• Common Sense Media — This review gives the book 5 out of 5 stars. See also user reviews and details about the book.
  • Movie Adaptation — In 2003, Disney released a movie version of Holes. You can view the trailer at this site.

Learn More About the Setting of the Novel

  • Texas History Timeline — This timeline provides an overview of important historical events in the state of Texas.
  • The Wild West — Visitors can read about famous outlaws who operated in Texas and surrounding states, as well as the lawmen who pursued them.
  • The Desert Environment — The vast Chihuahuan Desert extends into western Texas. Visitors to this site can see pictures of the landscape and learn more about this arid environment that resembles the setting of the novel. For more in-depth information, the Centennial Museum offers an online course on the desert's natural history.
  • Rattlesnakes — This reference article describes many characteristics of rattlesnakes, including where they live, how they behave, what they eat, and what happens when people are bitten by them.
  • Spotted Salamander — Although the spotted salamander is not deadly and is found only at the eastern edge of Texas, students can use this site to compare the real yellow-spotted animal with the deadly fictional creature in Holes.

Explore Foods Mentioned in the Novel

  • Onions — The National Onion Association's website provides comprehensive details about onions, including nutritional facts, the history of onions, where onions are grown in the United States, and fun onion trivia.
  • Spiced Peaches Recipe — Here is a recipe for spiced peaches similar to the ones Miss Katherine Barlow made before she became Kissin' Kate.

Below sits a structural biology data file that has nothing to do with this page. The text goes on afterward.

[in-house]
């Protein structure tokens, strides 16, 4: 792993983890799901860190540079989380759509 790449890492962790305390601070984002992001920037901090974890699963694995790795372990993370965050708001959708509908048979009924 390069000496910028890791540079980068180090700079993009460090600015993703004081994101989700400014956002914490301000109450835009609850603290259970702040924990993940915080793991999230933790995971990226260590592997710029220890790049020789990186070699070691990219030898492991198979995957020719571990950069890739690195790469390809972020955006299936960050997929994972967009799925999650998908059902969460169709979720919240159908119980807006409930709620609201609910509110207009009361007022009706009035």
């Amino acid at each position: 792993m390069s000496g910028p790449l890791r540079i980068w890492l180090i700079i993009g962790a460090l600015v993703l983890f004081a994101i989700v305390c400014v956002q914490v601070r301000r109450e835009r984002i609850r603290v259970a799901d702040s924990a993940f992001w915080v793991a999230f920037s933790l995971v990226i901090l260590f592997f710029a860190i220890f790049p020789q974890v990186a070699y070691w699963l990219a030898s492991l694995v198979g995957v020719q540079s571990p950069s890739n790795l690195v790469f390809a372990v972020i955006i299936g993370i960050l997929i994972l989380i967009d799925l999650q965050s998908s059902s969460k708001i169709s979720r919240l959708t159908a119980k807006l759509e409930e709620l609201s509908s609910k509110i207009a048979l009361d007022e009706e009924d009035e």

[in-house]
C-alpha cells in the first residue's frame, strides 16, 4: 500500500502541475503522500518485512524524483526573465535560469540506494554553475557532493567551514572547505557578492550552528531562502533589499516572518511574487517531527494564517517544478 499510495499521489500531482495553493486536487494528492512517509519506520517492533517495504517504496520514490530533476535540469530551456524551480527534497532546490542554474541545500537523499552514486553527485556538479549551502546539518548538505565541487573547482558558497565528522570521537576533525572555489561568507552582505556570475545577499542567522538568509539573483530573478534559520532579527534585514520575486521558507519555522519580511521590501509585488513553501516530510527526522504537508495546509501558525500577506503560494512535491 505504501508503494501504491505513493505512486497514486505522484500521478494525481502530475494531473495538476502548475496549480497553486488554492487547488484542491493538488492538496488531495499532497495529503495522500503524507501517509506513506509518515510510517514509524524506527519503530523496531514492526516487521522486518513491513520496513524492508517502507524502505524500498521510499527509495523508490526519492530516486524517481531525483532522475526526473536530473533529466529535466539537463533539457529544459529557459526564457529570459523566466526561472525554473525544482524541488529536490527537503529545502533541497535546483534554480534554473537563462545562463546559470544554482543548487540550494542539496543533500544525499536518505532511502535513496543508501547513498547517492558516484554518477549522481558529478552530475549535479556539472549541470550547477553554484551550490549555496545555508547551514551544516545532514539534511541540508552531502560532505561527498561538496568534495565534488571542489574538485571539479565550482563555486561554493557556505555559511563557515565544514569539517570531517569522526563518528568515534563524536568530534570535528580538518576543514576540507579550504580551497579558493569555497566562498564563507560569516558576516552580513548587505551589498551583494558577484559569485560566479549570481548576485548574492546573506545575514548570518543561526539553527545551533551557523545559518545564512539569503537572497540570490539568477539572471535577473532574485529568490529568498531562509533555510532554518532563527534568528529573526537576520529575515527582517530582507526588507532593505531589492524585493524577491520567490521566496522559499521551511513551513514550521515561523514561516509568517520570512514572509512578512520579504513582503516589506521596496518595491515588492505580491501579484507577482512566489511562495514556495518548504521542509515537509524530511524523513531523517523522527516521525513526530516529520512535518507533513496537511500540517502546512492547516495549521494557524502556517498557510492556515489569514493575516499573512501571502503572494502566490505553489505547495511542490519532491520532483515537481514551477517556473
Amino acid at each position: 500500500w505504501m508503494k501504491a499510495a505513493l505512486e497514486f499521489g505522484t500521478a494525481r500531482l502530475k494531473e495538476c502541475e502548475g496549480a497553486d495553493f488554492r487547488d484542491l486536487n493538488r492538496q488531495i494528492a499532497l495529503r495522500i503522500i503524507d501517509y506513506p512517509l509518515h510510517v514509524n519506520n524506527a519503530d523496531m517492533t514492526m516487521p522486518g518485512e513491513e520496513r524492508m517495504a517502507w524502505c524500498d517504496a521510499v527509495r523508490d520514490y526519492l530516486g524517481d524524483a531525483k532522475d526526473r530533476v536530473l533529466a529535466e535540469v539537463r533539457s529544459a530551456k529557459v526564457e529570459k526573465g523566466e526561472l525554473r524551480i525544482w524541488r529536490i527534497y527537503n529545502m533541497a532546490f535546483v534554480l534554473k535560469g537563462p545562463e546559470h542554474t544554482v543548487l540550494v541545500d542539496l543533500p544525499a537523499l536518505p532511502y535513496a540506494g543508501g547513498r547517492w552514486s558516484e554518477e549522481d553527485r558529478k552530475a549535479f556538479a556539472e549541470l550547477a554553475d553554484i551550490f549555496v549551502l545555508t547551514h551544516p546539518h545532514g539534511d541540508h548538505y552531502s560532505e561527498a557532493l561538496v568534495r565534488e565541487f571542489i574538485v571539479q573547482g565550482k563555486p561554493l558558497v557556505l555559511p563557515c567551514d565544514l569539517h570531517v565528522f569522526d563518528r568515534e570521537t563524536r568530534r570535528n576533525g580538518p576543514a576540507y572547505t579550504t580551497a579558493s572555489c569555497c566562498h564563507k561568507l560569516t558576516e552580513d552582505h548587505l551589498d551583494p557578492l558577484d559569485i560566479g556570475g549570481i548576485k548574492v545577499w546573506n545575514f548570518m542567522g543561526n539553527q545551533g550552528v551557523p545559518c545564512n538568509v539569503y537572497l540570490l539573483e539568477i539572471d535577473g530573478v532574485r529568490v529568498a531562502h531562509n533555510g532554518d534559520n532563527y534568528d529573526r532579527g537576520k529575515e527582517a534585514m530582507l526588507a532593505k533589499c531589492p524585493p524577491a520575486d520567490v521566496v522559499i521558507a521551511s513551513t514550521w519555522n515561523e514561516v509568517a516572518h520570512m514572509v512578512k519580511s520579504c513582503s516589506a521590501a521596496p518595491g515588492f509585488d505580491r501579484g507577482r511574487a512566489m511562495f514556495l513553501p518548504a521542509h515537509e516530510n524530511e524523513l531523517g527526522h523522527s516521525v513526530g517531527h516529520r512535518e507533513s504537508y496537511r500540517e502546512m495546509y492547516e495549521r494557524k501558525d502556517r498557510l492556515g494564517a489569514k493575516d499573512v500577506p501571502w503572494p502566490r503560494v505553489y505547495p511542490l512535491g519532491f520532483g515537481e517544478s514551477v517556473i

Big Theme Questions

Which factor is more important in shaping the direction of our lives: destiny or decision making?

How does a person’s past influence his or her present and future?

Do you believe that “what goes around comes around”? Why, or why not?

How does helping others make a person whole?

Outline of Lesson Plan | Discussion Topics | Writing Prompts

The following section can be used to get discussions started in your classroom. It is based on the Lesson Plan within the Book Club Novel Guide for Holes. The Lesson Plan includes blackline masters for students that support the writing prompts. The writing prompts provided are meant as suggestions only. As students become more comfortable with the Book Club format, they will certainly have ideas and questions that go beyond the prompts. Consider giving students “free choice” as a log option. Book Club Reading Logs help students respond to literature and organize ideas as they participate in Book Club.

Chapters 1–5 | Comprehension: Visualizing

  • Draw or describe your mental image of Camp Green Lake. Which details help you form this image? What mood or feeling does the setting create?
  • What do you think of Stanley so far? What is his family like? Are the Yelnatses like your own family in any way?
  • Do you think Stanley will make friends at Camp Green Lake? What kind of nickname might the boys give him?